The couple returned to the auction floor the next morning. As they feared, the same scenes played out once again during the morning sale. After a lunch break, the couple gathered their courage and returned for the afternoon portion of the Jewelry II auction. That’s when Lot 136, the paper suite, was going up for sale. Caro was sure no matter how crazy the bidding got, she would go to top dollar to secure the lot with estimates starting at $200 to $300.
“Surprisingly, I think a lot of people who wanted a piece of jewelry history, like me, wanted this particular lot,” says Caro. “The big bidders from overseas weren’t an issue like they were during The Legendary Jewels auction the previous night, but there was very active bidding.”
Paddle 110 got a work out when bidding started for Lot 136. Caro waited for the bidding to begin, and then quickly jumped in. “I was actively bidding throughout most of the sale,” says Caro. “In the end, it got down to one other woman and me. My heart was pounding and I wanted the bidding to stop, but she kept on going.”
The final bid went to Caro. And Lot 136 went under the hammer for $5,500. When she had time to take in her triumph, she noticed some people around were laughing: a woman just paid $5,500 for paper cut-outs of jewelry that were originally a gag gift. But Caro got the last laugh.
“It didn’t bother me at all,” says Caro. “This lot has an incredible story behind it that my staff and I will proudly share with our customers. And there is a heartfelt mention of it in [Taylor’s] book, which will go well with my store display ideas.”
After paying for her lot (auction fees and taxes brought the final price to $6,875), Malcolm Forbes’ granddaughter, Moira Forbes, a writer for Forbes magazine, was one of the first journalists to write about Caro’s purchase after the sale. Then another Forbes writer interviewed Caro and wrote an article explaining why she purchased the paper suite.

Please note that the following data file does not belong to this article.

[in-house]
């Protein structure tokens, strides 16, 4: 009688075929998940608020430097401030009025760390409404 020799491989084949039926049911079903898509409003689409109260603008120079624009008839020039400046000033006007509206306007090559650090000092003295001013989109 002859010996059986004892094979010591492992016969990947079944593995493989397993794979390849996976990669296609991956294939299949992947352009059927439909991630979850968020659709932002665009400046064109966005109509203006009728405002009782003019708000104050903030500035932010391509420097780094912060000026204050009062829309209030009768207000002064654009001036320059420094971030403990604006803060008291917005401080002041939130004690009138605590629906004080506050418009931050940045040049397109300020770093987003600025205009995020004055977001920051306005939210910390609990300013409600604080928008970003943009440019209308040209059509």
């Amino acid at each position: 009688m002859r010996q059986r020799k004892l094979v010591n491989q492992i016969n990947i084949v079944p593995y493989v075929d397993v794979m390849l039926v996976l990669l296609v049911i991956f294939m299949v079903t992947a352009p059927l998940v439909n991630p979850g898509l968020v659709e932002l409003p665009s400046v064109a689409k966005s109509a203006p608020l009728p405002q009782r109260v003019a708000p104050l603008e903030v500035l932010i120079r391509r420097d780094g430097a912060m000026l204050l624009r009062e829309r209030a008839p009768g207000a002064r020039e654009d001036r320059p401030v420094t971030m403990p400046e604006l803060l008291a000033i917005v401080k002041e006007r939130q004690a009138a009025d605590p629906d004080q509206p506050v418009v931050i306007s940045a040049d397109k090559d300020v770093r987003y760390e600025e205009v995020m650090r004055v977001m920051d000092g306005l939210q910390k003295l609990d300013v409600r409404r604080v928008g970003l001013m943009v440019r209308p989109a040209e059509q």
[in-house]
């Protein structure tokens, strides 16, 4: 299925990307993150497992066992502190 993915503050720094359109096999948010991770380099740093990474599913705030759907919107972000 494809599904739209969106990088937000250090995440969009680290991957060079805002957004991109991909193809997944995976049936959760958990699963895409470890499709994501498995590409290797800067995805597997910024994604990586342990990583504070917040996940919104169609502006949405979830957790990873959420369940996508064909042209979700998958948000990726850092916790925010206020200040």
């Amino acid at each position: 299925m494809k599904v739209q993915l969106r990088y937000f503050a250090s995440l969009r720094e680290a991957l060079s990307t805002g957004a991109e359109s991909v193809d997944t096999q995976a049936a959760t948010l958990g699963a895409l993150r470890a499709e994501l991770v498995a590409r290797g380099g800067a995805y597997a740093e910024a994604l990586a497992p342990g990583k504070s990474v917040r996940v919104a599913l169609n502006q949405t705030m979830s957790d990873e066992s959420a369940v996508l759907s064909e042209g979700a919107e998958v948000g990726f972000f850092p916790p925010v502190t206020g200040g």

“BBC TV also interviewed me,” says Caro. “Then we went back to the hotel to drop off our prize. It felt kind of odd to lock a suite of paper jewelry in our hotel safe.”
Jenny Caro and her husband John took time out from the auction to visit the 9/11 memorial
After a stressful yet successful day of bidding, Caro and her husband had some time to unwind. Her husband bought her a lovely Louis Vuitton scarf. Then the couple went out for an Italian dinner in the village, and visited the 9/11 memorial.
But the auction wasn’t over yet for Caro. Thursday, during the train commute home, she was actively bidding on other lots. After carefully reviewing My Love Affair with Jewelry, Caro had her eyes on a coral branch, multi-gem, pearl, and gold necklace, and a pair of white gold and diamond earrings.
Where auction paddle 110 left off, taps to Caro’s iPad resumed the bidding. Caro boarded the train in New York with a suite of paper jewelry and arrived in Woodridge, Va., the proud owner of two real pieces of jewelry from the auction.
Her top bid of $8,000 secured the coral branch necklace, and $14,000 for the chandelier diamond earrings. “My husband John was totally stressing me out by making me wait til the last 15 seconds to bid so the price wouldn’t be bid up,” says Caro. “At one point the train went through a tunnel where we lost the internet connection right before the bidding ended.”
With the auction behind her, and a successful mission completed, Caro went straight back to the business of selling jewelry during the busiest time of the year. With Christmas sales soon to be over, Caro is already making plans for her Taylor jewelry displays.
“Our store has four large exterior window boxes,” says Caro. “I plan on using pages from her jewelry book to show how the pieces [we purchased at auction] were worn. I also plan on taking pieces of jewelry from our take-in [secondary market jewelry purchases] and estate jewelry to group it in a display with the auction pieces in what I call ‘What Liz would have worn’ groups of jewelry.”
Caro hopes this will bring in customers during January, planting the seeds for Valentine’s Day purchases. Eventually Caro is looking to create a permanent display for the Taylor auction jewelry with plans to host a Taylor event or two in the near and extended future.
But for now, she’s simply planning on sharing her pieces of jewelry, film, and auction house history with the people Caro values most, her staff and customers.